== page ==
While appreciation compliance on 21 points of the action plan to curb money laundering and terror financing, the plenary session of Financial Action Task Force decide to keep Pakistan on greylist till February 2021 and asked it to show compliance on the remaining six points. Pakistan was placed on the greylist for the second time on account of its weaker anti-money laundering and counterterrorism regimes. It was first put on this list in 2012.
The plenary session of the international financial watchdog was scheduled for June this year but has to be postponed to October. Hence the review of Pakistan’s performance report was deferred till October, regarding action on the remaining 13 points of action plan to make robust its anti-money laundering (AML) and counterterrorism financing regimes (CTF).
Granting unexpected leash of five months was necessitated by the global coronavirus pandemic and the watchdog decided to give more time to Pakistan to remove the existing deficiencies in its AML and CTF regimes. It turned out a blessing in disguise, which enabled the PTI government to make the required legislations for strengthening the AML and CFT regimes and make progress on the remaining points included in FATF action plan.
Ironically, the oppositions demonstrated an attitude of noncooperation on FATF plan. It was really detrimental to national interest and against soft image of the country that lawmakers of opposition political parties ganged up in Senate and blocked the passage of Anti-money laundering Second (Amendment) Bill and Islamabad (ICT) Waqaf Properties Bill. A senior PML-N leader and member National Assembly, Ahsan Iqbal labeled these legislations tantamount to imposing fascism on the country. On the contrary, the latest decision of FATF plenary emphasise follow up legal measures on the basis of legislations done for curbing the twin menace of money laundering and terror financing in accordance with relevant UNSC resolutions. On rejection vote in Senate, Prime minister Imran Khan had to say that opposition wanted Pakistan to be blacklisted. Earlier, in a tweet, Information Minister said that opposition had tried to make a bargain during negotiation with government on FATF related legislations. Later, the government succeeded to pass the legislations in the joint sitting of the parliament.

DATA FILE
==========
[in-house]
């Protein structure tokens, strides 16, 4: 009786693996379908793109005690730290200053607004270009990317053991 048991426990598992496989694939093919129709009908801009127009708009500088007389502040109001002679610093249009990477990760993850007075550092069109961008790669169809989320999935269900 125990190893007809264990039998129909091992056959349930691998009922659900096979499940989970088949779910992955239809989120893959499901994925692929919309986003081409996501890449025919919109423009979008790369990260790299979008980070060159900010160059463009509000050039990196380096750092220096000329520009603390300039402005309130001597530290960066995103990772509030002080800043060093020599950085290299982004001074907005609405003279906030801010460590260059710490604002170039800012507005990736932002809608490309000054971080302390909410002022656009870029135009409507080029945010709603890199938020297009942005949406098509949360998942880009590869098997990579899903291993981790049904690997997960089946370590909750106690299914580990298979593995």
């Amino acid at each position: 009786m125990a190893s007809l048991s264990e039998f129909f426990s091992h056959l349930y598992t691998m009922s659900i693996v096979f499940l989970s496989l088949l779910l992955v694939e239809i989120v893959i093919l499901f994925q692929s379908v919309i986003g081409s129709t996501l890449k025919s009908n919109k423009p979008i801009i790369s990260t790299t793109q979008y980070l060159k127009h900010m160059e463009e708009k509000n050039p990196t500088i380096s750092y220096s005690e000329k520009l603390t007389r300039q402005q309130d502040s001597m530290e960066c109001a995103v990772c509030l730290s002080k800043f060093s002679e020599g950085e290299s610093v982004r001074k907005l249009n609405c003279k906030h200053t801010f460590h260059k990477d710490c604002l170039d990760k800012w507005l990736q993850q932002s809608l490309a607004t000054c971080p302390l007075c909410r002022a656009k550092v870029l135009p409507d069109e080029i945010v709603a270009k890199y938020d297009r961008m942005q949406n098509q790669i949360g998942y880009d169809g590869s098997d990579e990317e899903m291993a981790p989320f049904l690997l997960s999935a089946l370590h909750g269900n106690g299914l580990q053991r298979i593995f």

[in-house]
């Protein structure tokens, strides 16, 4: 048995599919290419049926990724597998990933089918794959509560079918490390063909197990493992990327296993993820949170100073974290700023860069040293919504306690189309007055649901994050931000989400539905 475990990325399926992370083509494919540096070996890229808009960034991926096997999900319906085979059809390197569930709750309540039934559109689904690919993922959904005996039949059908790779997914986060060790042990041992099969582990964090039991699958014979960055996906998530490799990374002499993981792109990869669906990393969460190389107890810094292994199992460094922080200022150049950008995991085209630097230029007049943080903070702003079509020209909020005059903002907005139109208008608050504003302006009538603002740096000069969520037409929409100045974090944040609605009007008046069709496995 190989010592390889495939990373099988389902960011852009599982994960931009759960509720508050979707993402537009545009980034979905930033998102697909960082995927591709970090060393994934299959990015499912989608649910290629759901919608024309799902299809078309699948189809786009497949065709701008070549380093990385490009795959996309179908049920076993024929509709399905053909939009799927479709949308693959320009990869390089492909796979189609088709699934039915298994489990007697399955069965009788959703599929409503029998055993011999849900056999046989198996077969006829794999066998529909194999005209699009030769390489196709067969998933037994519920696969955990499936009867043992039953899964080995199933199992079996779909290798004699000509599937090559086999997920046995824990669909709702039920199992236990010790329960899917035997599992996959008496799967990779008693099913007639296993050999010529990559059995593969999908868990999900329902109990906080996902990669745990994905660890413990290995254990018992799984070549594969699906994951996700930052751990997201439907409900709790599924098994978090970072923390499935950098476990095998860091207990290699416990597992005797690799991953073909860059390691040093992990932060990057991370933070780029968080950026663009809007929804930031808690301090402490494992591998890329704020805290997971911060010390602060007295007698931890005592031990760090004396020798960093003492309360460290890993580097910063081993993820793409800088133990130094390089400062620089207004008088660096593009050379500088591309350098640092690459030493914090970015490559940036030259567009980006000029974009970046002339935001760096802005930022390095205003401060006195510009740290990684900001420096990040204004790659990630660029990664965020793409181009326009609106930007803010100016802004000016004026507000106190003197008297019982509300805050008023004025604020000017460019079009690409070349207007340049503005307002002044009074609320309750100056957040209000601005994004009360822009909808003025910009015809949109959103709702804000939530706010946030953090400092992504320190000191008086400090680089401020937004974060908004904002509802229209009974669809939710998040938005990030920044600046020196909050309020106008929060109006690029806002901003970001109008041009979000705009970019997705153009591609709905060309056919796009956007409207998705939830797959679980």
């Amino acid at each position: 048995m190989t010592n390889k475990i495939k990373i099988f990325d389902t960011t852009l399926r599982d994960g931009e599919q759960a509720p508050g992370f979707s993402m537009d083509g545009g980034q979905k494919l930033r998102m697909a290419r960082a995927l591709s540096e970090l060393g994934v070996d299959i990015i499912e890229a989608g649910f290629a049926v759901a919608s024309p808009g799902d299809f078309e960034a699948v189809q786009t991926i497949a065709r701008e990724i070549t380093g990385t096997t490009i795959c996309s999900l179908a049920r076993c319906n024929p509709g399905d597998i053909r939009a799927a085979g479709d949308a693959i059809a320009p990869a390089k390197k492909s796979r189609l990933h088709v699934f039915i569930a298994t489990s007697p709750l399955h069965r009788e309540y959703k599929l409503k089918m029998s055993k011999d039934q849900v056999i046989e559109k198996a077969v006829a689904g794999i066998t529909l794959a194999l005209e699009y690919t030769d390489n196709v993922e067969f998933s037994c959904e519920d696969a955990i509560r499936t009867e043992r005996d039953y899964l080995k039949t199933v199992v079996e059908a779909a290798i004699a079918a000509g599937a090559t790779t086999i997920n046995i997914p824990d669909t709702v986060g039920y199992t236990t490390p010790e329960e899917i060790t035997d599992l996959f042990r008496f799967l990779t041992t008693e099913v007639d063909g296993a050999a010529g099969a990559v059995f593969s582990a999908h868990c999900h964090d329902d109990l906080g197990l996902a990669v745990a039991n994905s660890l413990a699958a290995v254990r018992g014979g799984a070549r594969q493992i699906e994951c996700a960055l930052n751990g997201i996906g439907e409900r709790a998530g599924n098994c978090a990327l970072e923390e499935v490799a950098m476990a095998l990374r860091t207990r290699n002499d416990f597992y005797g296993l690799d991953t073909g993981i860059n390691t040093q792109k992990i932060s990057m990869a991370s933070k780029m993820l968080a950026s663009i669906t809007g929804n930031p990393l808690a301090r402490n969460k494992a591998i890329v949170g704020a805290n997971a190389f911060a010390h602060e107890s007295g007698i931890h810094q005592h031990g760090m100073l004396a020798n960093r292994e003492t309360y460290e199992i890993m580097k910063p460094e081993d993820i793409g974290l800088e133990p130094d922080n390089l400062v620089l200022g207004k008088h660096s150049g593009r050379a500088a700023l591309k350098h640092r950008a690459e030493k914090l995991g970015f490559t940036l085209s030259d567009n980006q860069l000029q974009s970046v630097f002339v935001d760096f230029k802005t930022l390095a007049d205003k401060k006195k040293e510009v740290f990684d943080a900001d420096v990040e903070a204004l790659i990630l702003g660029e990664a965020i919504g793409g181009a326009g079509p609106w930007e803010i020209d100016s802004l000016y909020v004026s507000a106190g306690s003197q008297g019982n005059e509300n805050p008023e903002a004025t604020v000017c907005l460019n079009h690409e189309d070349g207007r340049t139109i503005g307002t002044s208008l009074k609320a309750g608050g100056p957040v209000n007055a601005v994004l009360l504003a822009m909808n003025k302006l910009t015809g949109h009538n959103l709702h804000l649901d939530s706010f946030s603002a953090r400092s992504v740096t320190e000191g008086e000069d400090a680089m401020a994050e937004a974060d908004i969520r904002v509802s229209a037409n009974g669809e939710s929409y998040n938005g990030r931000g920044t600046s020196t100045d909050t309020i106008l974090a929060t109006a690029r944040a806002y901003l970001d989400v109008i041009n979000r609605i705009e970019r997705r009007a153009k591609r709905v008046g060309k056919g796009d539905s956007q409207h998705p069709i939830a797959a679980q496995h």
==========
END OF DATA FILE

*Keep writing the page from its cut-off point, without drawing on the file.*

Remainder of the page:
Pakistan has been asked to remove the strategic deficiencies in four areas. These include identification of wide range of terror financing activities by law enforcing agencies to target the designated entities and persons and those who work on their behalf; result oriented prosecution against the designated entities and persons; and implementation of financial sanctions against all in accordance with the provisions of UNSC resolutions 127 and 1373 that pertain to the raising and movement of funds by nonprofit organisations, their funds freezing and prohibiting access to financial services in addition to taking administrative actions and imposing criminal penalties on them.
There is no iota of doubt that India had done a lot of manipulations during the Asia Pacific Group (APG) Scrutiny meetings and FATF plenary to move Pakistan to blacklist. The questions asked by the Indian media from FATF President Marcus Pleyer at a virtual press conference amply confirm it. In response to a question by a journalist from India Today, Paleyer said that FATF members decided by consensus that Pakistan needed to work on the outstanding six items before the watchdog body would consider paying an “on-site-visit” to review Pakistan’s progress on ground. To another question, he told that after “on-site-visit” by an assessment team Pakistan’s case shall be reviewed in FATF plenary meeting to decide as to whether it should be taken off the greylist, adding that before the plenary APG will review its progress on the remaining actionable items.
It is a herculean task to address the strategic deficiencies in the administrative and legal framework. Opposition will certainly oppose the measures that government wants to take against the designated entities and persons. They would rather capitalise on it. Let us hope national interest will take precedence over self interest.